Inertial Labs, a developer of advanced inertial sensing technologies, has released a case study outlining how using a GNSS-aided inertial navigation system (INS) for direct georeferencing can have advantages for UAV (unmanned aerial vehicle) aerial photogrammetry compared to the traditional aerial triangulation approach.
Aerial triangulation requires the determination of the position and orientation of each image in a mapping frame, using Exterior Orientation (EO) parameters. This is usually achieved via the use of Ground Control Points (GCPs), which provide reliable position data at the cost of geometrical accuracy, depending on the quantity of GCPs used and their spatial layout.
The preparation of GCPs prior to a drone mapping flight can be extremely laborious. The GCPs must be installed evenly throughout the landscape, and the exact location of each one must be determined with a precision GNSS receiver and antenna. A high-quality set of GCPs can also be costly, totalling up to several thousand US dollars.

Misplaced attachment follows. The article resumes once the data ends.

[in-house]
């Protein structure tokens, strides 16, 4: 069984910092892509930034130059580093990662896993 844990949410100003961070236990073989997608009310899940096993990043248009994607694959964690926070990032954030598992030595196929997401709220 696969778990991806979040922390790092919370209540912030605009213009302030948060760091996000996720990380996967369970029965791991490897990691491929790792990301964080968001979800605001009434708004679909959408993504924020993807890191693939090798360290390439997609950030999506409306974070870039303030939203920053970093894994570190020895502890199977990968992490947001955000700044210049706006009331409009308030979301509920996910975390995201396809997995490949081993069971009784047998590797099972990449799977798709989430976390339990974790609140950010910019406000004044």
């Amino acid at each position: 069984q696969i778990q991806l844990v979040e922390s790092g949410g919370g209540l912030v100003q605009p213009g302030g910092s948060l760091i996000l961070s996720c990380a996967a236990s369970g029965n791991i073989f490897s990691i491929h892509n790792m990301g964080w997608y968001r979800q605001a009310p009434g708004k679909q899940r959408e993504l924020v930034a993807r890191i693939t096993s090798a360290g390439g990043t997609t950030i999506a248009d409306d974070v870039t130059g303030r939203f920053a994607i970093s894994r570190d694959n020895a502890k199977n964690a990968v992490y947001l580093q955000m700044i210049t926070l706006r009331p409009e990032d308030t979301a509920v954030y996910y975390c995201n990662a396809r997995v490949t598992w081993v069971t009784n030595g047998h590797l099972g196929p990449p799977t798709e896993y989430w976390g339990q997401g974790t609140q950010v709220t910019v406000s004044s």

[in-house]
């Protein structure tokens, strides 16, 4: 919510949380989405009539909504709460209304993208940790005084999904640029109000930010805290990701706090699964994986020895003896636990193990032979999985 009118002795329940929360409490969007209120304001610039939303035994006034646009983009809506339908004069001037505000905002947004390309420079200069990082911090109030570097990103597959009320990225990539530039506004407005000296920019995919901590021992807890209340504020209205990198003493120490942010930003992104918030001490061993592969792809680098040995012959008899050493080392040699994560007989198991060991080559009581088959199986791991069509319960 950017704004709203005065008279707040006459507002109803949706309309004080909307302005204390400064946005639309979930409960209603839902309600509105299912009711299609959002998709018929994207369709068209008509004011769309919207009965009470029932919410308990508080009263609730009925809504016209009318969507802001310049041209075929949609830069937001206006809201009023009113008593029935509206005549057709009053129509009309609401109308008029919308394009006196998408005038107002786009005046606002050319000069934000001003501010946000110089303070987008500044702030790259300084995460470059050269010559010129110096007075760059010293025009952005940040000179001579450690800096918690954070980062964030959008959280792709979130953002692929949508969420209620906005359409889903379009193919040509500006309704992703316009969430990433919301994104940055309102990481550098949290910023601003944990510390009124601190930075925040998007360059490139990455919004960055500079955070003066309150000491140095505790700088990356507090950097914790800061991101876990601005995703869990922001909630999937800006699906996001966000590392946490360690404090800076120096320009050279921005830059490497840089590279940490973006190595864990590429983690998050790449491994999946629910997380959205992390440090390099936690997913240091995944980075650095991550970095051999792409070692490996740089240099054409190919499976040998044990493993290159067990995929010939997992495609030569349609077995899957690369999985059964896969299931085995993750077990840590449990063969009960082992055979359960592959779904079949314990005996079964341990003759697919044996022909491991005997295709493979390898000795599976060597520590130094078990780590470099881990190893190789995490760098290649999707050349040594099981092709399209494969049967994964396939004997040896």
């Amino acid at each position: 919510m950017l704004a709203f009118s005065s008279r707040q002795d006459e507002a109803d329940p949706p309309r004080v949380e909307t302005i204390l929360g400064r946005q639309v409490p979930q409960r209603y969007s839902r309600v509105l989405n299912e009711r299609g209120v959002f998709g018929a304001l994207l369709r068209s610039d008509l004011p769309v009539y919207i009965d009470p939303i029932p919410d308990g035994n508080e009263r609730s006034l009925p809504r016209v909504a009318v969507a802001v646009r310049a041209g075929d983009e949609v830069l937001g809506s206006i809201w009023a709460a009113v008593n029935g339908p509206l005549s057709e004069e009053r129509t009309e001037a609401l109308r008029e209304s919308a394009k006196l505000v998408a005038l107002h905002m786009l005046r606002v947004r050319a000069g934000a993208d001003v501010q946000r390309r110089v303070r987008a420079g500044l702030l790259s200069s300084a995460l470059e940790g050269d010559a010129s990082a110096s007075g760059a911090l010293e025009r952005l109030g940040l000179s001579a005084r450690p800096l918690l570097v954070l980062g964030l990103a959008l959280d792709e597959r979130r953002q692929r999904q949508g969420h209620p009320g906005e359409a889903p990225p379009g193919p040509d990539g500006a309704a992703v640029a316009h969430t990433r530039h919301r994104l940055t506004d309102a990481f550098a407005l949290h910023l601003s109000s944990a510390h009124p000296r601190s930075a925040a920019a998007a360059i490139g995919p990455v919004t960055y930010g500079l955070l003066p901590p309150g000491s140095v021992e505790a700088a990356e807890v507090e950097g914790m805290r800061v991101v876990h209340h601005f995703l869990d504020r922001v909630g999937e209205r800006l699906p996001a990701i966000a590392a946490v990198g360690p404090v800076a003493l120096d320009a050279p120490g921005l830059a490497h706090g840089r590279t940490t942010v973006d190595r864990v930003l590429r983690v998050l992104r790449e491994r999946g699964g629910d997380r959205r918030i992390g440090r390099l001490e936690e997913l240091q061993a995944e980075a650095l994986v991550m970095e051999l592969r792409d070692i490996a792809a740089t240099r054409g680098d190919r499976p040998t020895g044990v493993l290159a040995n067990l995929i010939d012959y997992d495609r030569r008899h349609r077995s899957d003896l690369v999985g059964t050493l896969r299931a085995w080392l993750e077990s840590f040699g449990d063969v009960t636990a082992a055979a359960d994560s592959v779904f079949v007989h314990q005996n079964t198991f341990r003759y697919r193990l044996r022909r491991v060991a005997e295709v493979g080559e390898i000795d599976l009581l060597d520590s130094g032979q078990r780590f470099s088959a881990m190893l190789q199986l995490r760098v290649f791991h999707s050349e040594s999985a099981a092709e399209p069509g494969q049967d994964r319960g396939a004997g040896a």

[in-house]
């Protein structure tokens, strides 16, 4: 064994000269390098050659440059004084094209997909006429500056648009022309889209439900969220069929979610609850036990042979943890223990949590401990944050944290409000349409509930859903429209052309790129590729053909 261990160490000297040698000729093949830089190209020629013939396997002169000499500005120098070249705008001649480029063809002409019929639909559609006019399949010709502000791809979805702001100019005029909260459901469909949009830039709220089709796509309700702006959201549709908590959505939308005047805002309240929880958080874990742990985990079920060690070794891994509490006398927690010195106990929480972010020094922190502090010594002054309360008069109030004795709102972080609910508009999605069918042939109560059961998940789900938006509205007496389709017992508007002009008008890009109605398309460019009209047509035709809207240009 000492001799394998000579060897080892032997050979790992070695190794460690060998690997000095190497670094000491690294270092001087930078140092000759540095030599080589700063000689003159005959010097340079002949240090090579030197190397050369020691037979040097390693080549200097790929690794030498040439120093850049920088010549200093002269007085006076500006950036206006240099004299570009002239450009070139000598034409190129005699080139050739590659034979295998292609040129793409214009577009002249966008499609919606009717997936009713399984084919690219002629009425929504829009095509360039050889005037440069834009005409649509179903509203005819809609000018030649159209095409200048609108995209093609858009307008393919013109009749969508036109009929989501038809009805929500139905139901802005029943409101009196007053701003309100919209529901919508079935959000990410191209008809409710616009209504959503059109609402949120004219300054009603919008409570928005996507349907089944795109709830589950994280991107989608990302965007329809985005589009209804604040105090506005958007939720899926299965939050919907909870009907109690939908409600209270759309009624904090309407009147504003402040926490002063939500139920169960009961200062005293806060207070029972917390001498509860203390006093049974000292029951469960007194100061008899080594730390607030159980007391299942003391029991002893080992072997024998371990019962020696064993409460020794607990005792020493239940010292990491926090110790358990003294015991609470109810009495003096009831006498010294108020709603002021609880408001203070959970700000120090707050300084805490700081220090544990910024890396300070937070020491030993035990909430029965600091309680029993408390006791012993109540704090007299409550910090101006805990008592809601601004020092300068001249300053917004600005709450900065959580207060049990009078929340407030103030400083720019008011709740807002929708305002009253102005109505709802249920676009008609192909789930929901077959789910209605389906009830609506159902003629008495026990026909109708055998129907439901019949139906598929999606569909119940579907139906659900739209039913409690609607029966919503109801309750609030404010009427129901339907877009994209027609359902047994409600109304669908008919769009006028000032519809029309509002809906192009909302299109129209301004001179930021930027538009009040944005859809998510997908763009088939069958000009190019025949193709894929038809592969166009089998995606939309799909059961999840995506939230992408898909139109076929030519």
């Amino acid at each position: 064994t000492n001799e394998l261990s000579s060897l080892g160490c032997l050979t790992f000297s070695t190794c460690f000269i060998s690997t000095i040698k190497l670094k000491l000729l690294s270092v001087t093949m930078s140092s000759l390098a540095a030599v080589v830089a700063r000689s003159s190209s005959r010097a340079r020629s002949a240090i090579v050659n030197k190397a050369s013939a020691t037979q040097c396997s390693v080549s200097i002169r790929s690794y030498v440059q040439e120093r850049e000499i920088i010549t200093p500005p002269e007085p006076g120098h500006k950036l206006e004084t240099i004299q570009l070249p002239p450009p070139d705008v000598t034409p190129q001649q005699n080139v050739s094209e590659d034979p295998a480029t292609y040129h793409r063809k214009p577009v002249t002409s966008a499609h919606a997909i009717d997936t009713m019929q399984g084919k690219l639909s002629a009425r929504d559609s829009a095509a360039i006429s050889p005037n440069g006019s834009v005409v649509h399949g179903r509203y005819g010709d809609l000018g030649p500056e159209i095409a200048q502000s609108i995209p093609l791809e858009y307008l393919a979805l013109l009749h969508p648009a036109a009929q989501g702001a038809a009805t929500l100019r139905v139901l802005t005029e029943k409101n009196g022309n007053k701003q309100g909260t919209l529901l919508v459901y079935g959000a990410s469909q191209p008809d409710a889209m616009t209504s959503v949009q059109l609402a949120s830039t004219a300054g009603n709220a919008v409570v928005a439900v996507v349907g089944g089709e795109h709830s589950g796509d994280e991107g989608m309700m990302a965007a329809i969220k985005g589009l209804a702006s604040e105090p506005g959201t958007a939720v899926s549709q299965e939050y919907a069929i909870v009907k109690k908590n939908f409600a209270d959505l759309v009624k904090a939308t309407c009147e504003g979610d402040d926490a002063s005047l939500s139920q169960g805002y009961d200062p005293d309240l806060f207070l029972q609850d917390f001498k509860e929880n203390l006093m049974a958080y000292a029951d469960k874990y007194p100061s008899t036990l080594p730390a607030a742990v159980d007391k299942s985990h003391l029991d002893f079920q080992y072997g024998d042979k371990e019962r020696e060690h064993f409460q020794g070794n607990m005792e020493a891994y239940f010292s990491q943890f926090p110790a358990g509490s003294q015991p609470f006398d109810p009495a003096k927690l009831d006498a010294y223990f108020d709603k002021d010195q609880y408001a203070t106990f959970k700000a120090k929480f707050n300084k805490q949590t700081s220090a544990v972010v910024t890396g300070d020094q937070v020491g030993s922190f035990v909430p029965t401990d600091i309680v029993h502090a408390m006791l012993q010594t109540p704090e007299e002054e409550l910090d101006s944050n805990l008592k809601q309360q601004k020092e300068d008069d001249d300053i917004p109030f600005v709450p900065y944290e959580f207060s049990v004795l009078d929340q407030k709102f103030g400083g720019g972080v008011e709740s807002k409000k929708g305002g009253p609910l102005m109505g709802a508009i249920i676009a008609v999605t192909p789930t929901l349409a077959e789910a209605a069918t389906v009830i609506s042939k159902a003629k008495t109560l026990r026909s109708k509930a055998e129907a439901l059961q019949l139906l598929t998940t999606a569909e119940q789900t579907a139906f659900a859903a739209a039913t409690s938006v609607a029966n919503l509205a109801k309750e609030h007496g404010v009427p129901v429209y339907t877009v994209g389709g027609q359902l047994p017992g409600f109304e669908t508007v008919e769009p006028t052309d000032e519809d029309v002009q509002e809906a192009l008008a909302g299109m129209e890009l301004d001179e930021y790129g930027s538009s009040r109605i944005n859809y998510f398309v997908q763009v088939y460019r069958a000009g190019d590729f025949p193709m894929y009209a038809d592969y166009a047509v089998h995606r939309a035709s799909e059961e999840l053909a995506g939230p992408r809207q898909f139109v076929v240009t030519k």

Direct georeferencing uses high-grade inertial sensing systems and an optional GNSS receiver to provide absolute orientation to a continuous ground reference with high levels of accuracy. The use of this method saves time and manpower and also allows surveying of areas that are inaccessible by land and thus restrict the use of GCPs.
The Inertial Labs INS-B GNSS-aided inertial navigation system is an ideal solution for UAV direct georeferencing, featuring an embedded multi-constellation GNSS receiver with up to 1 cm + 1ppm RTK position accuracy, and powerful inertial sensors that provide 0.05 degrees GNSS heading and <0.4 degrees free-inertial heading accuracy. The use of this system will provide consistent accuracy for direct georeferencing applications such as UAV aerial photogrammetry and digital surface model creation.
To find out more about the advantages of GNSS-aided INS for direct georeferencing, download the full case study from Inertial Labs’ website.